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should I move to Kansas City for an internet connection?
January 15, 2013 11:55 AM   Subscribe

After reading the recent AP / Slashdot story on startups and Kansas City's new fiber internet infrastructure and startup promotions, I am thinking of moving to where I can get high speed internet. One commenter suggested Chattanooga. Any other suggestions?

United States city is a requirement. Non-San-Francisco-cost-of-living is a requirement. Other than that I don't have any requirements at all, just preferences. I am running my own business out of my apartment; it is not an internet business. I have lived in: Oakland, Denver, New Orleans, Houston. Every place has plusses and minuses. I am pretty sure I could live in Kansas City or Chattanooga just fine. Where else ought I look?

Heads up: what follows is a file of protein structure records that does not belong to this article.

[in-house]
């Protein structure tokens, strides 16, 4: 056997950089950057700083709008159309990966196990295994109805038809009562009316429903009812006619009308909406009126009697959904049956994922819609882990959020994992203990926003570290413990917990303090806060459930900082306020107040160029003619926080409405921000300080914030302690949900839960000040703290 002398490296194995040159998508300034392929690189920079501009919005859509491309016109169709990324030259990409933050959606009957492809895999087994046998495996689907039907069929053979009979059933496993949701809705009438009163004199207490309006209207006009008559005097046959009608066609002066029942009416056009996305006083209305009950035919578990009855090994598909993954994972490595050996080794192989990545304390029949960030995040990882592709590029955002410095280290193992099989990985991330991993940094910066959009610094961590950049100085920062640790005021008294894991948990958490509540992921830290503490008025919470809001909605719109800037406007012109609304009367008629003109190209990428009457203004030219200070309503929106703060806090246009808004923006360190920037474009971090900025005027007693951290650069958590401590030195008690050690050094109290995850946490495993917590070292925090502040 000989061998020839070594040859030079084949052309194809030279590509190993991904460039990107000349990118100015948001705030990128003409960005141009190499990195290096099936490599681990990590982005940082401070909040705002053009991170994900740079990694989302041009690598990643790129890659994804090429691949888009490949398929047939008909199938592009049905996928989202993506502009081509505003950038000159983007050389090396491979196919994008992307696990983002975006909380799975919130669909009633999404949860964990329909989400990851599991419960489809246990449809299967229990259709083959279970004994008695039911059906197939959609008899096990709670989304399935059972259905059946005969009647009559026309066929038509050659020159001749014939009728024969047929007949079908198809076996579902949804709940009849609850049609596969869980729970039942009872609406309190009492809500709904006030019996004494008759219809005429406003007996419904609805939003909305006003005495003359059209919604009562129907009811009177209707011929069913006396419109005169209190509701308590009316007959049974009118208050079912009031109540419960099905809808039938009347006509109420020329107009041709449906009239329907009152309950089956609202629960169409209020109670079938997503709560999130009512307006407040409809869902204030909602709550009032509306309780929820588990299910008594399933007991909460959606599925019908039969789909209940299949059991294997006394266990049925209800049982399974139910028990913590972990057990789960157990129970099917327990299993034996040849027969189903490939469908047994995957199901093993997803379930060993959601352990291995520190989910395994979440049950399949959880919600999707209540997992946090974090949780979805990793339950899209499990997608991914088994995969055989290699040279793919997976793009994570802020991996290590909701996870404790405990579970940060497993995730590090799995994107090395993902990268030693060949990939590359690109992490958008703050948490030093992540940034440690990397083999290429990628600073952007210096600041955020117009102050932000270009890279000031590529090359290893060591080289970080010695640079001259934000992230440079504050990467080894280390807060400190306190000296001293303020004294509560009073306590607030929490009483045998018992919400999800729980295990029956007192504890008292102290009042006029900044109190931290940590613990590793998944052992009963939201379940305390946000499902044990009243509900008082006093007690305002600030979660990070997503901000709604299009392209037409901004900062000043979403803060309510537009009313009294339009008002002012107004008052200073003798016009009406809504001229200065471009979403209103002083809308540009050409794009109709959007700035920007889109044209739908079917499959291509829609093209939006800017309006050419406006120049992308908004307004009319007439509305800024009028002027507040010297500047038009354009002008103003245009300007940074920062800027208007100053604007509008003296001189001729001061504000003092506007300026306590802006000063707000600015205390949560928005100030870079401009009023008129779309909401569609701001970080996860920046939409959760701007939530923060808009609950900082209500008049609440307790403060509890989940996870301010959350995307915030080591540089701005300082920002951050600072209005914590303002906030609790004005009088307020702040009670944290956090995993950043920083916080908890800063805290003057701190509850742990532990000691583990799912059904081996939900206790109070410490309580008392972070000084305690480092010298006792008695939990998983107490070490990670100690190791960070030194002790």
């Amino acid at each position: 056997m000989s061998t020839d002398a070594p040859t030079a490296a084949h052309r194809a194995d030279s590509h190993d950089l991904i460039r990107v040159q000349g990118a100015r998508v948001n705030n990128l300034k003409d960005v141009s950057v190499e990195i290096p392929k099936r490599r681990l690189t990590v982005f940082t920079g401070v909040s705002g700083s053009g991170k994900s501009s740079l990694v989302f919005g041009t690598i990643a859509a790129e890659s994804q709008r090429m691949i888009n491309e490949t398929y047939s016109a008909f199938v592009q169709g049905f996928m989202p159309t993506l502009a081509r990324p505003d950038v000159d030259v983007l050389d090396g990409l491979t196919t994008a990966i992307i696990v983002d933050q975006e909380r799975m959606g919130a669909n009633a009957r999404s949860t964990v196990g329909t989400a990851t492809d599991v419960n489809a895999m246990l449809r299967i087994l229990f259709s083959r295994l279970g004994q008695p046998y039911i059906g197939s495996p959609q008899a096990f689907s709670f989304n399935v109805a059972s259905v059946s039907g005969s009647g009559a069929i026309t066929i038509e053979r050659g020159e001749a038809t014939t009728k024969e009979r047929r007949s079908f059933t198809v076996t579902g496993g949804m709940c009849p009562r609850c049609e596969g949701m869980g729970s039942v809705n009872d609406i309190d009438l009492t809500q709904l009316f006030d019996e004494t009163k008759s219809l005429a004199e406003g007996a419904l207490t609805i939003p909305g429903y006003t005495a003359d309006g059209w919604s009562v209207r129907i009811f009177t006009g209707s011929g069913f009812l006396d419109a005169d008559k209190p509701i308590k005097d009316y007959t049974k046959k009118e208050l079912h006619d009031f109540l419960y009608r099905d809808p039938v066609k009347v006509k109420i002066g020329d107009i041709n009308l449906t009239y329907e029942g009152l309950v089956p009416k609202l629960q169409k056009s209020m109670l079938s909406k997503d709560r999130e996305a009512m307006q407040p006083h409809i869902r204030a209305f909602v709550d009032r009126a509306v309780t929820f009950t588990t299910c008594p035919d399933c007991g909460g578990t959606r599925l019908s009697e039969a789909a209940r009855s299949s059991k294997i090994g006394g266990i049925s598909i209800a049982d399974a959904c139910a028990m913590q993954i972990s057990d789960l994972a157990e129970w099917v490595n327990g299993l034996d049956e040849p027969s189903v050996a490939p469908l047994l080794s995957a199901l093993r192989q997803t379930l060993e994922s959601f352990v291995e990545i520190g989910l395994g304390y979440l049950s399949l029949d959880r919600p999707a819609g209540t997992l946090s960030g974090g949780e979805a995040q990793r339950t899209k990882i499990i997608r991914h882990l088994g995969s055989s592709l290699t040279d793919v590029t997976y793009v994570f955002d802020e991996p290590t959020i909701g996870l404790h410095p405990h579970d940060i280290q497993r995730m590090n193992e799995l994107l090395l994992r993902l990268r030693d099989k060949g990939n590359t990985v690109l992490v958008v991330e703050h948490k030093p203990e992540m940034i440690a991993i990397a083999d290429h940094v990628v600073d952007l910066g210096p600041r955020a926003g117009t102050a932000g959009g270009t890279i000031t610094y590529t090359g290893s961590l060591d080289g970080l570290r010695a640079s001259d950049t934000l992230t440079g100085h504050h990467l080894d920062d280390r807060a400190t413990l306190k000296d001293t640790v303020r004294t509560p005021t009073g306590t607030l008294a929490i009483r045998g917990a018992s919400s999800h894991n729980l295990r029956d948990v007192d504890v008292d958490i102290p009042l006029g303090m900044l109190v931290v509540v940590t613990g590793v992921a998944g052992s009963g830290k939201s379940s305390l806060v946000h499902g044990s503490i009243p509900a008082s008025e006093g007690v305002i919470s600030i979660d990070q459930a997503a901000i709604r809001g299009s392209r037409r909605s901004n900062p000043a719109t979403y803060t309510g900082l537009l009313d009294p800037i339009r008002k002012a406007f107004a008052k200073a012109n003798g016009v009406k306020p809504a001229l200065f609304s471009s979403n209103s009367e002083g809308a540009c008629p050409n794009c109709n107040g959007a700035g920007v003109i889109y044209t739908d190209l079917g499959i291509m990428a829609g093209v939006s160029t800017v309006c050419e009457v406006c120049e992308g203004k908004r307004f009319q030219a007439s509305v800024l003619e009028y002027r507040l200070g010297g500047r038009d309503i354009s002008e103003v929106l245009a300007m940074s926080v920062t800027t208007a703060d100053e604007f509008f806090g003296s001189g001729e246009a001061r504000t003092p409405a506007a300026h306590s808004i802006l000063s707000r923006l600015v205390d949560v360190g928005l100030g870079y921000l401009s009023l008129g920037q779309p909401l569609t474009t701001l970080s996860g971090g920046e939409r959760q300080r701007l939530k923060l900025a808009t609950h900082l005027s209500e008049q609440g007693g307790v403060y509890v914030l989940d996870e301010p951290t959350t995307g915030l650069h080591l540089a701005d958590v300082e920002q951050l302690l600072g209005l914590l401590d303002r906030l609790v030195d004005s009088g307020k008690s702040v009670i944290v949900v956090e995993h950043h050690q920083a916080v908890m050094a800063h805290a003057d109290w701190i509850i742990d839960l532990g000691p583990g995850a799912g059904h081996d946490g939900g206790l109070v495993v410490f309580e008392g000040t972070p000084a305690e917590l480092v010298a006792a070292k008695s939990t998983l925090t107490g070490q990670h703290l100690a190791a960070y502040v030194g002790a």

posted by bukvich to Work & Money (13 answers total) 2 users marked this as a favorite
 
How fast a connection do you need?
posted by jon1270 at 12:07 PM on January 15, 2013


I think it's safe to say that any major urban area in North America is basically guaranteed to have very fast internet connections easily available for apartment-dwellers, especially those businesses that are not inherently internet-based. This really isn't a helpful way to start a search for a place to live, outside of perhaps disqualifying a lot of rural areas.
posted by Tomorrowful at 12:21 PM on January 15, 2013


How much extra would it cost to live in these other cities? Cause you can get high-speed internet pretty much anywhere, but you might have to pay business rates for it. I just don't see it being a determinative factor in a move.
posted by facetious at 12:36 PM on January 15, 2013